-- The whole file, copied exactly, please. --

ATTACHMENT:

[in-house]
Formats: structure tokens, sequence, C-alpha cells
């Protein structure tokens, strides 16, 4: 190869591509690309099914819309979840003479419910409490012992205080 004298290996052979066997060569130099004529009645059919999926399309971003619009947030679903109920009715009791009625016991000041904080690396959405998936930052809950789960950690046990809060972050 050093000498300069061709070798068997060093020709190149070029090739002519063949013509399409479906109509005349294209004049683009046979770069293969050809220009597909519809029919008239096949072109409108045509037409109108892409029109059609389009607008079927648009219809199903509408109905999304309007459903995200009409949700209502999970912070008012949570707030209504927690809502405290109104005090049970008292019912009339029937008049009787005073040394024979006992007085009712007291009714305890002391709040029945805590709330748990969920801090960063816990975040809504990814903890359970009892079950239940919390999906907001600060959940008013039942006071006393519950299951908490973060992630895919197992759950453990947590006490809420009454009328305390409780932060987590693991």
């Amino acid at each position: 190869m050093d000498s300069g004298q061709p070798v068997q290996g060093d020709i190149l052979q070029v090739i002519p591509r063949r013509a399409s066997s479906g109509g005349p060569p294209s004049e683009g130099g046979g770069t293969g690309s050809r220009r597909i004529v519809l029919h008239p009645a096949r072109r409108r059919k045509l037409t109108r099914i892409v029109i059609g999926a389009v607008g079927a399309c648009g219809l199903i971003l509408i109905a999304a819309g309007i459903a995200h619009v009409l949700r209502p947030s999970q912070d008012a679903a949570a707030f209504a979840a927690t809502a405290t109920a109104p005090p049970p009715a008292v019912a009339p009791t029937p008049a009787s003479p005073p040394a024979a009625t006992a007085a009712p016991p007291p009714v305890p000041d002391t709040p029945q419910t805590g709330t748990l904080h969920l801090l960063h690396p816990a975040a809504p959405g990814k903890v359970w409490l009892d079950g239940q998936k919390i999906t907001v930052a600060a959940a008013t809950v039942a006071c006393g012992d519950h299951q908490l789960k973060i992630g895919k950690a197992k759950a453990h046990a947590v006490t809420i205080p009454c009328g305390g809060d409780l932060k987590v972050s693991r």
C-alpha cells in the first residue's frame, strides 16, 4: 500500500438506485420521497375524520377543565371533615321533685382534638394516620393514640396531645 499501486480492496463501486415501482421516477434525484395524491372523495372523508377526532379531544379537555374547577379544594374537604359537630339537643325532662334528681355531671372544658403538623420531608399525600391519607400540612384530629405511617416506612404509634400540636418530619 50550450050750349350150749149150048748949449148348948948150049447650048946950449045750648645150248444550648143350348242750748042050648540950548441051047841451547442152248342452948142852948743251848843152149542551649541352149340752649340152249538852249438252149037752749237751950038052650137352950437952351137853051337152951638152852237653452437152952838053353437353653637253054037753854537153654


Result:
[in-house]
Formats: structure tokens, sequence, C-alpha cells
């Protein structure tokens, strides 16, 4: 190869591509690309099914819309979840003479419910409490012992205080 004298290996052979066997060569130099004529009645059919999926399309971003619009947030679903109920009715009791009625016991000041904080690396959405998936930052809950789960950690046990809060972050 050093000498300069061709070798068997060093020709190149070029090739002519063949013509399409479906109509005349294209004049683009046979770069293969050809220009597909519809029919008239096949072109409108045509037409109108892409029109059609389009607008079927648009219809199903509408109905999304309007459903995200009409949700209502999970912070008012949570707030209504927690809502405290109104005090049970008292019912009339029937008049009787005073040394024979006992007085009712007291009714305890002391709040029945805590709330748990969920801090960063816990975040809504990814903890359970009892079950239940919390999906907001600060959940008013039942006071006393519950299951908490973060992630895919197992759950453990947590006490809420009454009328305390409780932060987590693991």
């Amino acid at each position: 190869m050093d000498s300069g004298q061709p070798v068997q290996g060093d020709i190149l052979q070029v090739i002519p591509r063949r013509a399409s066997s479906g109509g005349p060569p294209s004049e683009g130099g046979g770069t293969g690309s050809r220009r597909i004529v519809l029919h008239p009645a096949r072109r409108r059919k045509l037409t109108r099914i892409v029109i059609g999926a389009v607008g079927a399309c648009g219809l199903i971003l509408i109905a999304a819309g309007i459903a995200h619009v009409l949700r209502p947030s999970q912070d008012a679903a949570a707030f209504a979840a927690t809502a405290t109920a109104p005090p049970p009715a008292v019912a009339p009791t029937p008049a009787s003479p005073p040394a024979a009625t006992a007085a009712p016991p007291p009714v305890p000041d002391t709040p029945q419910t805590g709330t748990l904080h969920l801090l960063h690396p816990a975040a809504p959405g990814k903890v359970w409490l009892d079950g239940q998936k919390i999906t907001v930052a600060a959940a008013t809950v039942a006071c006393g012992d519950h299951q908490l789960k973060i992630g895919k950690a197992k759950a453990h046990a947590v006490t809420i205080p009454c009328g305390g809060d409780l932060k987590v972050s693991r």
C-alpha cells in the first residue's frame, strides 16, 4: 500500500438506485420521497375524520377543565371533615321533685382534638394516620393514640396531645 499501486480492496463501486415501482421516477434525484395524491372523495372523508377526532379531544379537555374547577379544594374537604359537630339537643325532662334528681355531671372544658403538623420531608399525600391519607400540612384530629405511617416506612404509634400540636418530619 50550450050750349350150749149150048748949449148348948948150049447650048946950449045750648645150248444550648143350348242750748042050648540950548441051047841451547442152248342452948142852948743251848843152149542551649541352149340752649340152249538852249438252149037752749237751950038052650137352950437952351137853051337152951638152852237653452437152952838053353437353653637253054037753854537153654